OPEC and its oil-producing partners have rebuffed President Joe Biden’s calls for increased production amidst rising fuel prices, retorting that if the United States believes the world’s economy needs more energy, then it has the capability to increase production itself. The OPEC+ alliance, made up of OPEC members led by Saudi Arabia and non-member top producers guided by Russia, approved an increase in production of 400,000 barrels per day for the month of December.
President Joe Biden is in Glasgow, on the second phase of a trip abroad which began with the 2021 G20 summit in Rome. Joining him in Scotland is an outsized American delegation for the 26th UN Climate Change Conference (COP26), including not only Climate Advisor Gina McCarthy and Climate Envoy John Kerry, but six members of cabinet. To avoid meeting Biden – and international criticism – China’s leader Xi Jinping and Russian President Vladimir Putin do not participate in Glasgow.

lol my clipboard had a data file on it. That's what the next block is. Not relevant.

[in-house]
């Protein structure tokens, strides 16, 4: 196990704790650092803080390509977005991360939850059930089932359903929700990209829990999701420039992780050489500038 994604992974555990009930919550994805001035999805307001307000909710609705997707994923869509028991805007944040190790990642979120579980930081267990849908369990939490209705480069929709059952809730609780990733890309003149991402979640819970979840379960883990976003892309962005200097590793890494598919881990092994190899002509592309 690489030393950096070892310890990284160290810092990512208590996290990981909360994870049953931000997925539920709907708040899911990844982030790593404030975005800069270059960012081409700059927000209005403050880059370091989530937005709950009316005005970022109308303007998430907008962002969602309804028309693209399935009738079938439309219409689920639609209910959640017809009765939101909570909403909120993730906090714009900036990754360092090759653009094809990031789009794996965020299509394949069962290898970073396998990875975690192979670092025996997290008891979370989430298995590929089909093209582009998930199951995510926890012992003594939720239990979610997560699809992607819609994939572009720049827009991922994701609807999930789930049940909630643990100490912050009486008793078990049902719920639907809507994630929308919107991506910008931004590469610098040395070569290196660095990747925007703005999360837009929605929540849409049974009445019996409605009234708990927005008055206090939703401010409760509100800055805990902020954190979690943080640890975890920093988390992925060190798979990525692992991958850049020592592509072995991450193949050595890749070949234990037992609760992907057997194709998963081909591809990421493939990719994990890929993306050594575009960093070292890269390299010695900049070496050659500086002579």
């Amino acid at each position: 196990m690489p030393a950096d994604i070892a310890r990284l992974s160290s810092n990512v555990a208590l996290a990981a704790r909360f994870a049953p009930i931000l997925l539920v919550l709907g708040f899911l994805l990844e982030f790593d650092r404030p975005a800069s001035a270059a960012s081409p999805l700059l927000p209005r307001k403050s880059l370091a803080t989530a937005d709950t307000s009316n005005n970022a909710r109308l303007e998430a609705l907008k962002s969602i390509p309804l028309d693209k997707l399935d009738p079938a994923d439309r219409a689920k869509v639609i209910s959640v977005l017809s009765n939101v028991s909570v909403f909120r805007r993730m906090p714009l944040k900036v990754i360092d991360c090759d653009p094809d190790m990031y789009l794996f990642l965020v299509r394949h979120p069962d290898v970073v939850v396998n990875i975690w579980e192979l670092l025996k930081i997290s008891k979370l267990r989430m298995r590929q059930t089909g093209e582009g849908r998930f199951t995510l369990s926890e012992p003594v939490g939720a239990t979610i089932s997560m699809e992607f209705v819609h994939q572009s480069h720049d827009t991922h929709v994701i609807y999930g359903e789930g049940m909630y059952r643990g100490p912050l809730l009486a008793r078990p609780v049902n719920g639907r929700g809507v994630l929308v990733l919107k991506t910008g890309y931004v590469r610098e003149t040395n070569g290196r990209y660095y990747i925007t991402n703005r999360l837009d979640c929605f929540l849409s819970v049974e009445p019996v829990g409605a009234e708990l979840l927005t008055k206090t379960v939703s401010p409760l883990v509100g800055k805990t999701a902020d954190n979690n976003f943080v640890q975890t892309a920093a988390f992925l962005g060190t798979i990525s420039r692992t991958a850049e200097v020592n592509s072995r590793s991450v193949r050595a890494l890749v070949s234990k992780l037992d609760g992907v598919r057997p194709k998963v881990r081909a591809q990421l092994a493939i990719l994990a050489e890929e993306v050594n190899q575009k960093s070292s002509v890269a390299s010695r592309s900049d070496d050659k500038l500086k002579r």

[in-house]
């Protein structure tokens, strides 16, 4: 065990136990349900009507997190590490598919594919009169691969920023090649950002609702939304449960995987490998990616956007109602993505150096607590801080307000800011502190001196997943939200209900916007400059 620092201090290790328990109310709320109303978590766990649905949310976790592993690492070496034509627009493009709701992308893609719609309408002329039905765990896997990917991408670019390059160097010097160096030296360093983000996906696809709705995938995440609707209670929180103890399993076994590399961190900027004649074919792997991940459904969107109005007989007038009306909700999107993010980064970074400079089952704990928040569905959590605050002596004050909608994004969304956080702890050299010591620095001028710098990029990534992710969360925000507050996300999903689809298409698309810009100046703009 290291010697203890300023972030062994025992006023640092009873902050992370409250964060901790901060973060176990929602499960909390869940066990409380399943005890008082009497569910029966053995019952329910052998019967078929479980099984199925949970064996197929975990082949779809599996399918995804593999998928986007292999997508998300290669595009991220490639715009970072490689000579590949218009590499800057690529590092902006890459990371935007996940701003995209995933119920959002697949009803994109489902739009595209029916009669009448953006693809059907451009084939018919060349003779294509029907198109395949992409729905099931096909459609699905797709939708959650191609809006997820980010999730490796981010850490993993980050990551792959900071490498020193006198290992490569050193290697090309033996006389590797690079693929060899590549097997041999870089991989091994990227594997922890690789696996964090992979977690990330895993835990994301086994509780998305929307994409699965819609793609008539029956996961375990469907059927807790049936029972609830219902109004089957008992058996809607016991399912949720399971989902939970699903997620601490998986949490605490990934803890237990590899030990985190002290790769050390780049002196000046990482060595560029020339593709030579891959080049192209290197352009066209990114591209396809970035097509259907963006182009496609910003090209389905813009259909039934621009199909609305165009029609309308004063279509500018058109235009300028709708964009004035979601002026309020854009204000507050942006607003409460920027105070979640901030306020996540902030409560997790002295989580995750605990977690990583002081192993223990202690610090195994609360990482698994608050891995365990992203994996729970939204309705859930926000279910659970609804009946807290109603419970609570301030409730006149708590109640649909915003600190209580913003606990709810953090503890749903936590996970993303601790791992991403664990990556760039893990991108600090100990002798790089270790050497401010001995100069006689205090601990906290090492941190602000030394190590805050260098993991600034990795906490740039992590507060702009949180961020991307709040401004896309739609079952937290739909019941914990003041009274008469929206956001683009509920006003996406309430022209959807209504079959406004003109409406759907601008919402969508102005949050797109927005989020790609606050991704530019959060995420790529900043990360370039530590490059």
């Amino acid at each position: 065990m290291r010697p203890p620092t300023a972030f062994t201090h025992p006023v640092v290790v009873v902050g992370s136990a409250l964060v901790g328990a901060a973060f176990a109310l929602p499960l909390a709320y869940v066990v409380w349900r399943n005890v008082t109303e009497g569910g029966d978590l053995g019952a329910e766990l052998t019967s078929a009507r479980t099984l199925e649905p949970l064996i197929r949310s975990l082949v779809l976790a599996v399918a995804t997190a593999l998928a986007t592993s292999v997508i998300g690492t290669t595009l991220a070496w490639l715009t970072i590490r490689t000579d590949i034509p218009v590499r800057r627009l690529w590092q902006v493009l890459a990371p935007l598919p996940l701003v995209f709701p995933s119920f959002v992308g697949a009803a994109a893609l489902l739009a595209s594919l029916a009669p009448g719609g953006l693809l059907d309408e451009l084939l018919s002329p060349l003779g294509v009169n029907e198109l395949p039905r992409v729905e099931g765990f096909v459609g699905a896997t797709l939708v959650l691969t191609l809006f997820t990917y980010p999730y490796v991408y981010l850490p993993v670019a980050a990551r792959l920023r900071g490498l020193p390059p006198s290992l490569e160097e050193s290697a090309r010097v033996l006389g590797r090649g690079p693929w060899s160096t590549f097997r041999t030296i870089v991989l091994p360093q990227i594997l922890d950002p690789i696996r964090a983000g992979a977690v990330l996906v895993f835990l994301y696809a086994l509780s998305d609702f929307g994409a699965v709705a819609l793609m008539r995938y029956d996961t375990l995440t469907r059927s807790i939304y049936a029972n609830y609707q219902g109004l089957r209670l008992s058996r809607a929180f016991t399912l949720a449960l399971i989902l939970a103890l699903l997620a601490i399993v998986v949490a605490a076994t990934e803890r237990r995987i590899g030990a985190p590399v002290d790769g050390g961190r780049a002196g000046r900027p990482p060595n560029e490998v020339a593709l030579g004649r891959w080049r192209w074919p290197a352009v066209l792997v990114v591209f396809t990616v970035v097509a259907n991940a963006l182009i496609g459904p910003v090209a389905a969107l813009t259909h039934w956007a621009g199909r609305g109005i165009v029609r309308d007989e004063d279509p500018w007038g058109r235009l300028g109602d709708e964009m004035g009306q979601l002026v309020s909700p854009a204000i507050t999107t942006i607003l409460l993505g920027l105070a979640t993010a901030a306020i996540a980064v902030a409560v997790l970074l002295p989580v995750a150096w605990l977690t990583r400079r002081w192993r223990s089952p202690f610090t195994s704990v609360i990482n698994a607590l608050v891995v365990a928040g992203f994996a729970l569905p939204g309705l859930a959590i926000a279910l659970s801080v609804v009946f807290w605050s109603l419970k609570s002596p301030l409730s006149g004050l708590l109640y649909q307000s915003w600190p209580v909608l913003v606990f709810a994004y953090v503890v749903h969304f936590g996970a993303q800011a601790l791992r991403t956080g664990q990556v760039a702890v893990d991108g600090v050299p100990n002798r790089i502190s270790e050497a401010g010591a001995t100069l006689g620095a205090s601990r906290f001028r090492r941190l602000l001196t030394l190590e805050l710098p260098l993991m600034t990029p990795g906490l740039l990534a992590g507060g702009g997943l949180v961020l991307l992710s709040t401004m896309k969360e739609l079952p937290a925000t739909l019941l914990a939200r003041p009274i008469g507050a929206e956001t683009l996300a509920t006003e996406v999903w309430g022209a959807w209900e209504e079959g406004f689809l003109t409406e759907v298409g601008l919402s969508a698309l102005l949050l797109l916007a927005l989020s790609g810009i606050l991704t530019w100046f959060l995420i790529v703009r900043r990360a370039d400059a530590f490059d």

Ministers from twenty-four developing nations – including China, India, Vietnam, and Pakistan – released a statement ahead of the United Nations Climate Change summit (COP26) denouncing new net-zero standards as discriminatory. The plan asks for all countries to reach net-zero carbon emissions by 2050.
Climate negotiations have long been shaped by equity concerns; this makes sense. The recognition that different countries have different responsibilities for, and capabilities to, address climate change is at the heart of the U.N. negotiation process. More advanced countries not only have greater resources to devote towards the greening of their economies relative to emerging economies, they also benefitted from unlimited cheap fossil fuels throughout the 20th century to get where they are today. Many argue that is unfair for these advanced economies to “pull the ladder up behind them” now that they have reached a sufficient level of development. Not all countries can afford to make the same expensive energy transitions as their already developed neighbors.